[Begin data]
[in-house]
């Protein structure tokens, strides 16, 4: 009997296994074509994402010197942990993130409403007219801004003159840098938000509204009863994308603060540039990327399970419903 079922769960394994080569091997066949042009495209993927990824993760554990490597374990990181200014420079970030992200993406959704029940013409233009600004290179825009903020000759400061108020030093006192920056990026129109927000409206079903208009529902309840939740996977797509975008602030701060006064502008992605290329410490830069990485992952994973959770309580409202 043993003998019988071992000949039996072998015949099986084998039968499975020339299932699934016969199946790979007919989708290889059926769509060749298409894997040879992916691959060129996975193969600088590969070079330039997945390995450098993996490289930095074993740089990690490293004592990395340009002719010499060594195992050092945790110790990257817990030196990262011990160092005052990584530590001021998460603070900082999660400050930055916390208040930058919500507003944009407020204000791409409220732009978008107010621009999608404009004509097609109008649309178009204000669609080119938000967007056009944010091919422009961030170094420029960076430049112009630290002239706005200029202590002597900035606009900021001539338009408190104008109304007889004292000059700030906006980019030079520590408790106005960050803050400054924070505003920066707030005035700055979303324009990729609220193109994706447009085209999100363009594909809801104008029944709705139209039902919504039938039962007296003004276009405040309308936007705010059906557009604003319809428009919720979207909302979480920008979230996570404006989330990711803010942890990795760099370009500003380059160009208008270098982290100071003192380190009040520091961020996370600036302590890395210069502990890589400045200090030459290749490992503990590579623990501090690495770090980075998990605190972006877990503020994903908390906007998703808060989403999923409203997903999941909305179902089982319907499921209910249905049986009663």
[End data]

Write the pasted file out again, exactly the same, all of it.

[in-house]
């Protein structure tokens, strides 16, 4: 009997296994074509994402010197942990993130409403007219801004003159840098938000509204009863994308603060540039990327399970419903 079922769960394994080569091997066949042009495209993927990824993760554990490597374990990181200014420079970030992200993406959704029940013409233009600004290179825009903020000759400061108020030093006192920056990026129109927000409206079903208009529902309840939740996977797509975008602030701060006064502008992605290329410490830069990485992952994973959770309580409202 043993003998019988071992000949039996072998015949099986084998039968499975020339299932699934016969199946790979007919989708290889059926769509060749298409894997040879992916691959060129996975193969600088590969070079330039997945390995450098993996490289930095074993740089990690490293004592990395340009002719010499060594195992050092945790110790990257817990030196990262011990160092005052990584530590001021998460603070900082999660400050930055916390208040930058919500507003944009407020204000791409409220732009978008107010621009999608404009004509097609109008649309178009204000669609080119938000967007056009944010091919422009961030170094420029960076430049112009630290002239706005200029202590002597900035606009900021001539338009408190104008109304007889004292000059700030906006980019030079520590408790106005960050803050400054924070505003920066707030005035700055979303324009990729609220193109994706447009085209999100363009594909809801104008029944709705139209039902919504039938039962007296003004276009405040309308936007705010059906557009604003319809428009919720979207909302979480920008979230996570404006989330990711803010942890990795760099370009500003380059160009208008270098982290100071003192380190009040520091961020996370600036302590890395210069502990890589400045200090030459290749490992503990590579623990501090690495770090980075998990605190972006877990503020994903908390906007998703808060989403999923409203997903999941909305179902089982319907499921209910249905049986009663």